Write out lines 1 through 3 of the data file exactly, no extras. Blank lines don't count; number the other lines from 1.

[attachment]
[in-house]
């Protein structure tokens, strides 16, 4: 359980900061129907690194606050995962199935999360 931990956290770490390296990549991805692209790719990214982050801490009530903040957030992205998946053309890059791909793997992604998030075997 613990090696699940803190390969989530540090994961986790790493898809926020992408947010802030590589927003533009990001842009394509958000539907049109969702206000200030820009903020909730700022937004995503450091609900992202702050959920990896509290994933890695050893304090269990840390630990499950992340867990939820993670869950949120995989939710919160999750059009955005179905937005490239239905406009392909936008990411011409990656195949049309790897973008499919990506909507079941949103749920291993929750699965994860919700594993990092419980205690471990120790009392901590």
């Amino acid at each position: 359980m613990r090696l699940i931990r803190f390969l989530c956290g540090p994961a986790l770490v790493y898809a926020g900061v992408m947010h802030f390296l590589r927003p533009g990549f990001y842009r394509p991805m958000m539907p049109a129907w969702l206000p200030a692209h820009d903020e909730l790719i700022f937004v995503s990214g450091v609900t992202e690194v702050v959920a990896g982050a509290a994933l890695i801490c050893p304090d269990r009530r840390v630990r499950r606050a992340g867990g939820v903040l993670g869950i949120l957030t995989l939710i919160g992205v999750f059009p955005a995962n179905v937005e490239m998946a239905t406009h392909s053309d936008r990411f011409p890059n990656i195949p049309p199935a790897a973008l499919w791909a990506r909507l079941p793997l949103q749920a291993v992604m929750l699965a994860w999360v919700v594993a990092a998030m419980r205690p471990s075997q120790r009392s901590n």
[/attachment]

[in-house]
């Protein structure tokens, strides 16, 4: 359980900061129907690194606050995962199935999360 931990956290770490390296990549991805692209790719990214982050801490009530903040957030992205998946053309890059791909793997992604998030075997 613990090696699940803190390969989530540090994961986790790493898809926020992408947010802030590589927003533009990001842009394509958000539907049109969702206000200030820009903020909730700022937004995503450091609900992202702050959920990896509290994933890695050893304090269990840390630990499950992340867990939820993670869950949120995989939710919160999750059009955005179905937005490239239905406009392909936008990411011409990656195949049309790897973008499919990506909507079941949103749920291993929750699965994860919700594993990092419980205690471990120790009392901590």
């Amino acid at each position: 359980m613990r090696l699940i931990r803190f390969l989530c956290g540090p994961a986790l770490v790493y898809a926020g900061v992408m947010h802030f390296l590589r927003p533009g990549f990001y842009r394509p991805m958000m539907p049109a129907w969702l206000p200030a692209h820009d903020e909730l790719i700022f937004v995503s990214g450091v609900t992202e690194v702050v959920a990896g982050a509290a994933l890695i801490c050893p304090d269990r009530r840390v630990r499950r606050a992340g867990g939820v903040l993670g869950i949120l957030t995989l939710i919160g992205v999750f059009p955005a995962n179905v937005e490239m998946a239905t406009h392909s053309d936008r990411f011409p890059n990656i195949p049309p199935a790897a973008l499919w791909a990506r909507l079941p793997l949103q749920a291993v992604m929750l699965a994860w999360v919700v594993a990092a998030m419980r205690p471990s075997q120790r009392s901590n």